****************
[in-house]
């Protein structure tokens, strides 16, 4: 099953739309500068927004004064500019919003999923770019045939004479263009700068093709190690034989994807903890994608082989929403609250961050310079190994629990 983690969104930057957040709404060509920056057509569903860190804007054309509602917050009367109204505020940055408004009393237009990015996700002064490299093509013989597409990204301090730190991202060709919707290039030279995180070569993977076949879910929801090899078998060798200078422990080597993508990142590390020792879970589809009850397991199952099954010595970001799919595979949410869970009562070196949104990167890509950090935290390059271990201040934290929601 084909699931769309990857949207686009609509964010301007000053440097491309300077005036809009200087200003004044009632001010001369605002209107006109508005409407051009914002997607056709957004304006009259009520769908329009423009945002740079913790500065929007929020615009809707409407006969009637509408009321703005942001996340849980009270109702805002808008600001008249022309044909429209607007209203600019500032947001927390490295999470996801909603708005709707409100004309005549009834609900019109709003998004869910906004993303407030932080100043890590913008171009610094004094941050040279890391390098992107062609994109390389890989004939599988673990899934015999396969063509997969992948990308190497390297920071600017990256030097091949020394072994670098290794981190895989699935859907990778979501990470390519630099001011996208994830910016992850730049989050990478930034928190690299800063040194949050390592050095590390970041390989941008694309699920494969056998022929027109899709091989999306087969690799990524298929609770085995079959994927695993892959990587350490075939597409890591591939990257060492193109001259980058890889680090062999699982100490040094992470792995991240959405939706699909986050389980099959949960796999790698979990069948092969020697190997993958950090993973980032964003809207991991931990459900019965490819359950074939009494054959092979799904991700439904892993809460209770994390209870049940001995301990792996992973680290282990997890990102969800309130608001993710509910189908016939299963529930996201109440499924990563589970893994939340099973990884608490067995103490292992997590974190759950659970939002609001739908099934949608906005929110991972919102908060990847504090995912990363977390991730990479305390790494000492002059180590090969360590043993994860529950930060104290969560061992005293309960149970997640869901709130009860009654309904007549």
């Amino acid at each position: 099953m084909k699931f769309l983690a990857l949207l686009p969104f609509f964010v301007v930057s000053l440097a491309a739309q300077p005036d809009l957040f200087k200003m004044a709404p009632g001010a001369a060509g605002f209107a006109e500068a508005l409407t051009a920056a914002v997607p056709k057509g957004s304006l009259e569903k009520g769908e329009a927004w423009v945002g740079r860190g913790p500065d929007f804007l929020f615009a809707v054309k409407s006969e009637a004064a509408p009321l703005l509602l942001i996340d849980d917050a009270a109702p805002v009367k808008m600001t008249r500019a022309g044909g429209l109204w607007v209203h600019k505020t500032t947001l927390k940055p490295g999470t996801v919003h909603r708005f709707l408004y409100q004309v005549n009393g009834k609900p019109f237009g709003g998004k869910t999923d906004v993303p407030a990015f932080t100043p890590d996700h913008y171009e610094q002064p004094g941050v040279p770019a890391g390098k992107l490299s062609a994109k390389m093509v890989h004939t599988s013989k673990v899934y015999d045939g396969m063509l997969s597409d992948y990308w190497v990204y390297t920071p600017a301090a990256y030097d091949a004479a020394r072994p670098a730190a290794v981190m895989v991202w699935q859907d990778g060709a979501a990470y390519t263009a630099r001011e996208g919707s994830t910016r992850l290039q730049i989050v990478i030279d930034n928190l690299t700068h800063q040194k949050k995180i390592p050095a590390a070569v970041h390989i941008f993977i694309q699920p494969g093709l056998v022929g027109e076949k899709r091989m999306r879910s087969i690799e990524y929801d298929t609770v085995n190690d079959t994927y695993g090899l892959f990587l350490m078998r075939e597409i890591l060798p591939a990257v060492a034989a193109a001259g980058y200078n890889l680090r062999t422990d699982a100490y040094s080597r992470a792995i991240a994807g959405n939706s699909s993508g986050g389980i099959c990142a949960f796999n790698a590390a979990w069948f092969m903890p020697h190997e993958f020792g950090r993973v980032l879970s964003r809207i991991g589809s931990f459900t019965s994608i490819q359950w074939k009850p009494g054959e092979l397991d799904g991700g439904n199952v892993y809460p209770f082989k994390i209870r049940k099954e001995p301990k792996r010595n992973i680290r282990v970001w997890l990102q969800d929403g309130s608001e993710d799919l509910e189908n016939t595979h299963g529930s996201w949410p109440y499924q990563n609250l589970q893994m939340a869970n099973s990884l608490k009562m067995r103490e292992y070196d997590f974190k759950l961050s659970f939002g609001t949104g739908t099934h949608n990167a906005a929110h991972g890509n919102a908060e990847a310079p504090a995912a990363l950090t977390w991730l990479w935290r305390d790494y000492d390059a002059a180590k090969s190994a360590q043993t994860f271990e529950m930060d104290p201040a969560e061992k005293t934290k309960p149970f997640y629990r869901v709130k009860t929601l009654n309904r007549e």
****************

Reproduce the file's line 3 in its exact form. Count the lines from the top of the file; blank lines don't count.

């Amino acid at each position: 099953m084909k699931f769309l983690a990857l949207l686009p969104f609509f964010v301007v930057s000053l440097a491309a739309q300077p005036d809009l957040f200087k200003m004044a709404p009632g001010a001369a060509g605002f209107a006109e500068a508005l409407t051009a920056a914002v997607p056709k057509g957004s304006l009259e569903k009520g769908e329009a927004w423009v945002g740079r860190g913790p500065d929007f804007l929020f615009a809707v054309k409407s006969e009637a004064a509408p009321l703005l509602l942001i996340d849980d917050a009270a109702p805002v009367k808008m600001t008249r500019a022309g044909g429209l109204w607007v209203h600019k505020t500032t947001l927390k940055p490295g999470t996801v919003h909603r708005f709707l408004y409100q004309v005549n009393g009834k609900p019109f237009g709003g998004k869910t999923d906004v993303p407030a990015f932080t100043p890590d996700h913008y171009e610094q002064p004094g941050v040279p770019a890391g390098k992107l490299s062609a994109k390389m093509v890989h004939t599988s013989k673990v899934y015999d045939g396969m063509l997969s597409d992948y990308w190497v990204y390297t920071p600017a301090a990256y030097d091949a004479a020394r072994p670098a730190a290794v981190m895989v991202w699935q859907d990778g060709a979501a990470y390519t263009a630099r001011e996208g919707s994830t910016r992850l290039q730049i989050v990478i030279d930034n928190l690299t700068h800063q040194k949050k995180i390592p050095a590390a070569v970041h390989i941008f993977i694309q699920p494969g093709l056998v022929g027109e076949k899709r091989m999306r879910s087969i690799e990524y929801d298929t609770v085995n190690d079959t994927y695993g090899l892959f990587l350490m078998r075939e597409i890591l060798p591939a990257v060492a034989a193109a001259g980058y200078n890889l680090r062999t422990d699982a100490y040094s080597r992470a792995i991240a994807g959405n939706s699909s993508g986050g389980i099959c990142a949960f796999n790698a590390a979990w069948f092969m903890p020697h190997e993958f020792g950090r993973v980032l879970s964003r809207i991991g589809s931990f459900t019965s994608i490819q359950w074939k009850p009494g054959e092979l397991d799904g991700g439904n199952v892993y809460p209770f082989k994390i209870r049940k099954e001995p301990k792996r010595n992973i680290r282990v970001w997890l990102q969800d929403g309130s608001e993710d799919l509910e189908n016939t595979h299963g529930s996201w949410p109440y499924q990563n609250l589970q893994m939340a869970n099973s990884l608490k009562m067995r103490e292992y070196d997590f974190k759950l961050s659970f939002g609001t949104g739908t099934h949608n990167a906005a929110h991972g890509n919102a908060e990847a310079p504090a995912a990363l950090t977390w991730l990479w935290r305390d790494y000492d390059a002059a180590k090969s190994a360590q043993t994860f271990e529950m930060d104290p201040a969560e061992k005293t934290k309960p149970f997640y629990r869901v709130k009860t929601l009654n309904r007549e």